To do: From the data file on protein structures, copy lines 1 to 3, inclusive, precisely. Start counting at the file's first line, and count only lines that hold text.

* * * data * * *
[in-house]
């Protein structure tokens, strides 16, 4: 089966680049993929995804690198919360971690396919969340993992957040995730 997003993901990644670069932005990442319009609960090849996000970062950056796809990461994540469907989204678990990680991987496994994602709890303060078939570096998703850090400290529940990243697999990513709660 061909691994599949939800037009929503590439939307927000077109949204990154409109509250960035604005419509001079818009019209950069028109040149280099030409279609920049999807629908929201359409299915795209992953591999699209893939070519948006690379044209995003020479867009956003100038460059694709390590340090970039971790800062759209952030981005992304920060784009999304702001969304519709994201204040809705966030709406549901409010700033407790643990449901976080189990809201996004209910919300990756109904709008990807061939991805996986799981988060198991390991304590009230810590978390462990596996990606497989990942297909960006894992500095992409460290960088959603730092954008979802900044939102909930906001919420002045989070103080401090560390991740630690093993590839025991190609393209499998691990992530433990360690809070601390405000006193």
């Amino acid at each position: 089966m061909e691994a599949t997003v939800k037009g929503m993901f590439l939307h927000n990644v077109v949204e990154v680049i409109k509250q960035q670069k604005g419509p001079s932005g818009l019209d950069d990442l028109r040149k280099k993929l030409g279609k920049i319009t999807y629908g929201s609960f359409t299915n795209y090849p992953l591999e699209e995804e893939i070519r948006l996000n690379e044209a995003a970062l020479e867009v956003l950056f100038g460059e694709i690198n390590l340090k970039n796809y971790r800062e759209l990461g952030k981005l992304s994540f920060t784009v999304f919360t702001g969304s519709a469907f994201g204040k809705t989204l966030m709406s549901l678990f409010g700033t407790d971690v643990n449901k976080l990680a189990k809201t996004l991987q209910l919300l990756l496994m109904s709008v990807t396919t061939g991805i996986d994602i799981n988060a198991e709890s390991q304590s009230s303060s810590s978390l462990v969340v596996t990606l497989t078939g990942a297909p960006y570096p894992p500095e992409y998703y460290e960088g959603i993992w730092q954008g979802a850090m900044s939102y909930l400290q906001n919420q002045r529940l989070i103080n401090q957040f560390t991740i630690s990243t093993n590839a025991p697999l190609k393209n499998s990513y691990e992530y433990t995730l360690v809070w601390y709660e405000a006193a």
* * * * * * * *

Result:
[in-house]
């Protein structure tokens, strides 16, 4: 089966680049993929995804690198919360971690396919969340993992957040995730 997003993901990644670069932005990442319009609960090849996000970062950056796809990461994540469907989204678990990680991987496994994602709890303060078939570096998703850090400290529940990243697999990513709660 061909691994599949939800037009929503590439939307927000077109949204990154409109509250960035604005419509001079818009019209950069028109040149280099030409279609920049999807629908929201359409299915795209992953591999699209893939070519948006690379044209995003020479867009956003100038460059694709390590340090970039971790800062759209952030981005992304920060784009999304702001969304519709994201204040809705966030709406549901409010700033407790643990449901976080189990809201996004209910919300990756109904709008990807061939991805996986799981988060198991390991304590009230810590978390462990596996990606497989990942297909960006894992500095992409460290960088959603730092954008979802900044939102909930906001919420002045989070103080401090560390991740630690093993590839025991190609393209499998691990992530433990360690809070601390405000006193």
């Amino acid at each position: 089966m061909e691994a599949t997003v939800k037009g929503m993901f590439l939307h927000n990644v077109v949204e990154v680049i409109k509250q960035q670069k604005g419509p001079s932005g818009l019209d950069d990442l028109r040149k280099k993929l030409g279609k920049i319009t999807y629908g929201s609960f359409t299915n795209y090849p992953l591999e699209e995804e893939i070519r948006l996000n690379e044209a995003a970062l020479e867009v956003l950056f100038g460059e694709i690198n390590l340090k970039n796809y971790r800062e759209l990461g952030k981005l992304s994540f920060t784009v999304f919360t702001g969304s519709a469907f994201g204040k809705t989204l966030m709406s549901l678990f409010g700033t407790d971690v643990n449901k976080l990680a189990k809201t996004l991987q209910l919300l990756l496994m109904s709008v990807t396919t061939g991805i996986d994602i799981n988060a198991e709890s390991q304590s009230s303060s810590s978390l462990v969340v596996t990606l497989t078939g990942a297909p960006y570096p894992p500095e992409y998703y460290e960088g959603i993992w730092q954008g979802a850090m900044s939102y909930l400290q906001n919420q002045r529940l989070i103080n401090q957040f560390t991740i630690s990243t093993n590839a025991p697999l190609k393209n499998s990513y691990e992530y433990t995730l360690v809070w601390y709660e405000a006193a």